National Fisherman

OLYMPIC NATIONAL PARK, Wash. — The kings have returned to the Elwha River.
 
One year after chinook were sighted— the first in 100 years — in the Elwha River above the site of the former Elwha Dam, adult chinook again have been spotted above the dam site, about 8 miles west of Port Angeles.
 
Wildlife biologists have counted at least 500 adult chinook in the river, as well as a few pink salmon and coho, said Rainey McKenna, spokeswoman for Olympic National Park, in which most of the river runs.
 
The official count will be released in November, but biologists said the run looks nearly identical to that of 2012.
 
“The run is every bit as strong as last year,” McKenna said.
 
The fall run of chinook is just past its peak, and numbers are continuing to increase daily, she said last week.
 
Silt is no problem for the fish, she added.
 
In April, the state Department of Fish and Wildlife, operating a separate fish hatchery along the Elwha River, attributed the deaths of year-old chinook salmon, which were found along the Elwha banks, to heavy sedimentation in the river.
 
But now, because of a hold put on dam removal while filtration issues are addressed at the federally funded Elwha Water Treatment Plant and surface water intake — and because of low summer rainfall and runoff levels — the amount of sediment in the river water has returned to normal levels, within healthy ranges for salmon, McKenna said.
 
Read the full story at the Peninsula Daily News>>

National Fisherman Live

National Fisherman Live: 3/10/15

In this episode, Online Editor Leslie Taylor talks with Mike McLouglin, vice president of Dunlop Industrial and Protective Footwear.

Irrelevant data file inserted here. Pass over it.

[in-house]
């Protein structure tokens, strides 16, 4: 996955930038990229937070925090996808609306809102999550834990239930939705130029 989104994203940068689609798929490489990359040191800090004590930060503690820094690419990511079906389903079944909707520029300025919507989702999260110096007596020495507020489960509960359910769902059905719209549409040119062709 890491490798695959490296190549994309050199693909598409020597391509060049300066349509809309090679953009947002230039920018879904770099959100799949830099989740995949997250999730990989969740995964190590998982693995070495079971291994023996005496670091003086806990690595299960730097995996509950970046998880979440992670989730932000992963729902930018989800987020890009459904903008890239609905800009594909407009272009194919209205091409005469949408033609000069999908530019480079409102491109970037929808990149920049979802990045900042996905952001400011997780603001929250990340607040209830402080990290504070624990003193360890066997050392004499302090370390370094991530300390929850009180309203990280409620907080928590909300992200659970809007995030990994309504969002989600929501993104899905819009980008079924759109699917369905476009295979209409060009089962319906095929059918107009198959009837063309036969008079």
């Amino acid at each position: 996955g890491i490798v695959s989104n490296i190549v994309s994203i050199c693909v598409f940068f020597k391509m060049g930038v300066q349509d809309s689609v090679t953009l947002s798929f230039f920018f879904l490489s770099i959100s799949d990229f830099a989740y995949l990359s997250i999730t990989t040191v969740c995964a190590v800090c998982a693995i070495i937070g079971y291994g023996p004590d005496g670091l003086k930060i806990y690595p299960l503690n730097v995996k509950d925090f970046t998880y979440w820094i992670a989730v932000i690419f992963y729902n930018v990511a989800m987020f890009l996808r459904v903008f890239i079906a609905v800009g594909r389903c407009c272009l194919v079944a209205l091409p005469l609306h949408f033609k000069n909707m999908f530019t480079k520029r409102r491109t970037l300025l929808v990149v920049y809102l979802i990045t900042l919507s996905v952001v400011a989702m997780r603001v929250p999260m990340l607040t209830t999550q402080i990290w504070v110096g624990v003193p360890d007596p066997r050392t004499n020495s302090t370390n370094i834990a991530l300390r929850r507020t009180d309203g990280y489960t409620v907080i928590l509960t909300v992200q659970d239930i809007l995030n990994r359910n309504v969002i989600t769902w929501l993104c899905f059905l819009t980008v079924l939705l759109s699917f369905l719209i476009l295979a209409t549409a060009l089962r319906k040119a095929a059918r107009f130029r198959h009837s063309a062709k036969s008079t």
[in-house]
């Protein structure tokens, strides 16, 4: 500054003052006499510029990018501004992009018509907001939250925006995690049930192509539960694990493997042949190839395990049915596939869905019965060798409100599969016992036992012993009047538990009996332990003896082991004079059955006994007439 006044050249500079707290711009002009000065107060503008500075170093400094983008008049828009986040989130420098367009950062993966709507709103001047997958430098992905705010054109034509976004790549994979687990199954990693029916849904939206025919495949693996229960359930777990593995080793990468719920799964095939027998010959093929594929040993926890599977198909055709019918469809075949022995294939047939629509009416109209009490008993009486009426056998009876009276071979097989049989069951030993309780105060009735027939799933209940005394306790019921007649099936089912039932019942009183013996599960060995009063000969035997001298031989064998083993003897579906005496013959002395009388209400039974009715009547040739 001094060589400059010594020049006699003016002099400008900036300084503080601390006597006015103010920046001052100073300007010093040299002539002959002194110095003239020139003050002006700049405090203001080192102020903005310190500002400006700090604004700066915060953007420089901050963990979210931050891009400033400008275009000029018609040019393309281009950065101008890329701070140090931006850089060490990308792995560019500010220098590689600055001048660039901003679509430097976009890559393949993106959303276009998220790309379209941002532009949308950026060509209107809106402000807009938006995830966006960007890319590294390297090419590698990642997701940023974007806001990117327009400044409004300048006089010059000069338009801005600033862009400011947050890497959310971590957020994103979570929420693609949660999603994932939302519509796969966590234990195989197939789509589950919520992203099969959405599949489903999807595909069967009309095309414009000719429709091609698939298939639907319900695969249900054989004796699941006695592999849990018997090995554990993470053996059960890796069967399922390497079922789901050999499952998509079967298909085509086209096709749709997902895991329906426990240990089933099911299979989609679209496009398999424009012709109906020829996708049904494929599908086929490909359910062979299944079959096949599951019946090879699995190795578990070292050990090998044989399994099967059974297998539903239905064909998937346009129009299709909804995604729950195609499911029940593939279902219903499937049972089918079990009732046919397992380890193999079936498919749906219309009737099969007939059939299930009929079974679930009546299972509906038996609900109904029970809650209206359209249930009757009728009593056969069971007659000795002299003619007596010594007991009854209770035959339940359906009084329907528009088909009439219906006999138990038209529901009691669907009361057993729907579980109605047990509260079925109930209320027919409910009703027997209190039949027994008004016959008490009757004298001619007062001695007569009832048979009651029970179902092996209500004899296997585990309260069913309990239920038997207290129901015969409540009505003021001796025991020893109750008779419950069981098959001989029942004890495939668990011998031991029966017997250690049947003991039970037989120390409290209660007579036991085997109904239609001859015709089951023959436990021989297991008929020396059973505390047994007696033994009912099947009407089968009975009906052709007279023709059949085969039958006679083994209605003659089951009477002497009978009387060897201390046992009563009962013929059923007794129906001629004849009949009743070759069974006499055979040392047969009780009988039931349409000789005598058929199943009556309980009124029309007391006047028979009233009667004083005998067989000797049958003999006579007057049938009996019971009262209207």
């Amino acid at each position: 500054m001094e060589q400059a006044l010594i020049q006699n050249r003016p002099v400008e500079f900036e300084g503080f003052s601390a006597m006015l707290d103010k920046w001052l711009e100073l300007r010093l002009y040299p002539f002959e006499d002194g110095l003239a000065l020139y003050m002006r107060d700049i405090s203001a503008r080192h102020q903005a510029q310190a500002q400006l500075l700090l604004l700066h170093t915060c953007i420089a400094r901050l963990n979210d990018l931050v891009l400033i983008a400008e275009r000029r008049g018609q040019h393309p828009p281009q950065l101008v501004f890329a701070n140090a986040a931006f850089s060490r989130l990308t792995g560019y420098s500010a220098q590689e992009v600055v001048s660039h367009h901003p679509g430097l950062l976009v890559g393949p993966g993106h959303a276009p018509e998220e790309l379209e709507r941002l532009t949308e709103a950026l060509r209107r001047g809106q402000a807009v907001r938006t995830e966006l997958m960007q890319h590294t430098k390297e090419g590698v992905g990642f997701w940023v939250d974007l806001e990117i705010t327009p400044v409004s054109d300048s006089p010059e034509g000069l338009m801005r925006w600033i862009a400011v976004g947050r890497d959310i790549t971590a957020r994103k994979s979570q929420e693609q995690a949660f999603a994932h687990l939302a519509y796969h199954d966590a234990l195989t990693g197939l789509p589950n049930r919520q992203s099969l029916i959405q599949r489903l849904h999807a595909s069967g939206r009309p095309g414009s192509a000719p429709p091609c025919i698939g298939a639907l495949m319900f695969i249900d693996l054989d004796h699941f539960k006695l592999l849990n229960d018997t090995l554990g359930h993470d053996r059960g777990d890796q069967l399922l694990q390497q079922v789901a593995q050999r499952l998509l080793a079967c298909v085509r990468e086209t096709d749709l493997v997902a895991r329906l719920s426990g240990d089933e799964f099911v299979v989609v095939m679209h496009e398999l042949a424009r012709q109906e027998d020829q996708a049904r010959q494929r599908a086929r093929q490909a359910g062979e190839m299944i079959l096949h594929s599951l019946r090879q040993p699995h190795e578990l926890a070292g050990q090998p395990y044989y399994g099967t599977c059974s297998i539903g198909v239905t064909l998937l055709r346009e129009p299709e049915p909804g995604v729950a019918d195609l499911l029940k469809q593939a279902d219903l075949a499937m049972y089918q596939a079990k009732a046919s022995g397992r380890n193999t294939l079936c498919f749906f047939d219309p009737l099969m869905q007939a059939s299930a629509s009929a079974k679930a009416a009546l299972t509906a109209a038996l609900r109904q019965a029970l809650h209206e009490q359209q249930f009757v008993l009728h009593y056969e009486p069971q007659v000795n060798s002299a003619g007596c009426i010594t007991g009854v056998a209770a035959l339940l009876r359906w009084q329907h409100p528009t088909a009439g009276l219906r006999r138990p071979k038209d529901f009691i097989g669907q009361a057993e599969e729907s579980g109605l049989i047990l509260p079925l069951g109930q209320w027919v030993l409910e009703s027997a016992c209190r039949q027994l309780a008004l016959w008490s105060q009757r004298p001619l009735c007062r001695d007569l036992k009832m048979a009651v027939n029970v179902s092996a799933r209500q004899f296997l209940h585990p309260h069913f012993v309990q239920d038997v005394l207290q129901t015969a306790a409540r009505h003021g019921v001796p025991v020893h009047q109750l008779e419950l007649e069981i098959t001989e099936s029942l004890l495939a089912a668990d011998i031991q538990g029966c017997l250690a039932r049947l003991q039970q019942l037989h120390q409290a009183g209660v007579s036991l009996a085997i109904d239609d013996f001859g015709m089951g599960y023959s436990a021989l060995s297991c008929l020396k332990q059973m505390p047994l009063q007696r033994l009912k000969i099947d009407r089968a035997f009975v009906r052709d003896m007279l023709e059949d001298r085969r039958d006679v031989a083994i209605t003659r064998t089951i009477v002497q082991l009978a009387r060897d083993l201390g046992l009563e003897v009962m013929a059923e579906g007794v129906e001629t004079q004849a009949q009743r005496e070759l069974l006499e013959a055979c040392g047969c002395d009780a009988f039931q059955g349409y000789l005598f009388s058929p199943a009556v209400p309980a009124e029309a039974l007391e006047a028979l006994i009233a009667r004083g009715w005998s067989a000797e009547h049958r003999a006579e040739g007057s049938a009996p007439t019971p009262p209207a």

National Fisherman Live: 2/24/15

In this episode:

March date set for disaster aid dispersal
Oregon LNG project could disrupt fishing
NOAA tweaks gear marking requirement
N.C. launches first commercial/recreational dock
Spiny lobster traps limits not well received

Inside the Industry

SeaShare, a non-profit organization that facilitates donations of seafood to feed the hungry, announced on Wednesday, July 29 that it had partnered up with Alaska seafood companies, freight companies and the Coast Guard, to coordinate the donation and delivery of 21,000 pounds of halibut to remote villages in western Alaska. 

On Wednesday, the Coast Guard loaded 21,000 pounds of donated halibut on its C130 airplane in Kodiak and made the 634-mile flight to Nome.

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The New England Fishery Management Council  is soliciting applications for seats on the Northeast Trawl Survey Advisory Panel and the deadline to apply is July 31 at 5:00 p.m.

The panel will consist of 16 members including members of the councils and the Atlantic States Fishery Commission, industry experts, non-federal scientists and Northeast Fisheries Science Center scientists. Panel members are expected to serve for three years.

Read more...
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